1 Powers, Essentialism and Agency: A Reply to Alexander Bird Ruth Porter Groff, Saint Louis University AUB Conference, April 28-29, Here s the backstory. A couple of years ago my friend Alexander Bird wrote a paper for a volume that I co-edited (A. Bird, The Limitations of Power, in R. Groff and J. Greco, Powers and Capacities in Philosophy: The New Aristotelianism, Routledge, 2012), in which he expanded upon his 2007 claim that a powers ontology has no bearing on the mysteries of agency, as he put it. In that same volume, I had a paper ( Whose Powers? Which Agency? ) clarifying that Alexander holds what Brian Ellis calls a passivist ontology, while many other powers theorists are antipassivists. Alexander came to agree with me that this is so. A quick way to capture the difference between the two positions is to say that Alexander, qua passivist, thinks that activity is a metaphor (which he does say, in that paper). The anti-passivist denies this, believing activity to be an irreducible feature of the world. I ended my paper with the observation that it was just those features of the anti-passivist ontology that Alexander rejects that an anti-passivist might point to as having a bearing upon the mysteries of agency. Alexander was entirely right, I said, to insist that powers, as per his own definition of the term (and in conjunction with the rest of his own over-all view), would not help anyone to make a case for metaphysically free agency. But, I said, it doesn t follow from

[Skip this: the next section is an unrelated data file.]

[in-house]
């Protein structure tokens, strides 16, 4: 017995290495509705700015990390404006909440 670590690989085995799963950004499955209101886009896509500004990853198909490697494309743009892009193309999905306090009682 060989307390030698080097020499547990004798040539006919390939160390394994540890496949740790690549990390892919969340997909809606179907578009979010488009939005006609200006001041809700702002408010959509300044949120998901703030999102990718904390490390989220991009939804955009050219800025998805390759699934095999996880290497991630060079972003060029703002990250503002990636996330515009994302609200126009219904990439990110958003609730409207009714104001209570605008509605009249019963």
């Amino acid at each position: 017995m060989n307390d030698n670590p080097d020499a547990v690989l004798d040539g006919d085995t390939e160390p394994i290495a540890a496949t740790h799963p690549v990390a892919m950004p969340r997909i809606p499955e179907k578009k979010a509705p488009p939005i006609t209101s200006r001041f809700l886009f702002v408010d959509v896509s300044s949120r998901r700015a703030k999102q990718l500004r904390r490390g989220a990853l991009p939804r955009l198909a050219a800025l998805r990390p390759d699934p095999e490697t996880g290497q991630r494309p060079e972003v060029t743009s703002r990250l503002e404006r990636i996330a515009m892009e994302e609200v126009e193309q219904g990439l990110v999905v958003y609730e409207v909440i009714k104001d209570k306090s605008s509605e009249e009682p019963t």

2 this fact that a commitment to anti-passivism has no bearing on the issue. Alexander countered that his argument holds even for the antipassivist. 2. My reply is: No it doesn t. That s the official thesis of my paper today. I recognize that this is the kind of persnickety little paper that I often like to tease: papers with titles such as Two Worries and a Complaint. Still, there are good reasons, it seems to me, to make the case. First (and most important), if I m right, then Alexander has not established that anti-passivism has no bearing on the problem of free will. Second: it s a meta-theoretical point worth making over and over again that, at this moment in Anglo-analytic metaphysics, flat out contradictory alternative usages of the word power are permitted, such that it s very easy for people to talk past each other without knowing it. Third: the competing metaphysics are really quite different. Alexander thinks that activity is a metaphor. Most wellknown powers theorists deny this. In fact, most powers theorists think that to deny this is just what it is to be a powers theorist. So it is imperative that we pay very close attention to the actual substance of a position, and not assume anything at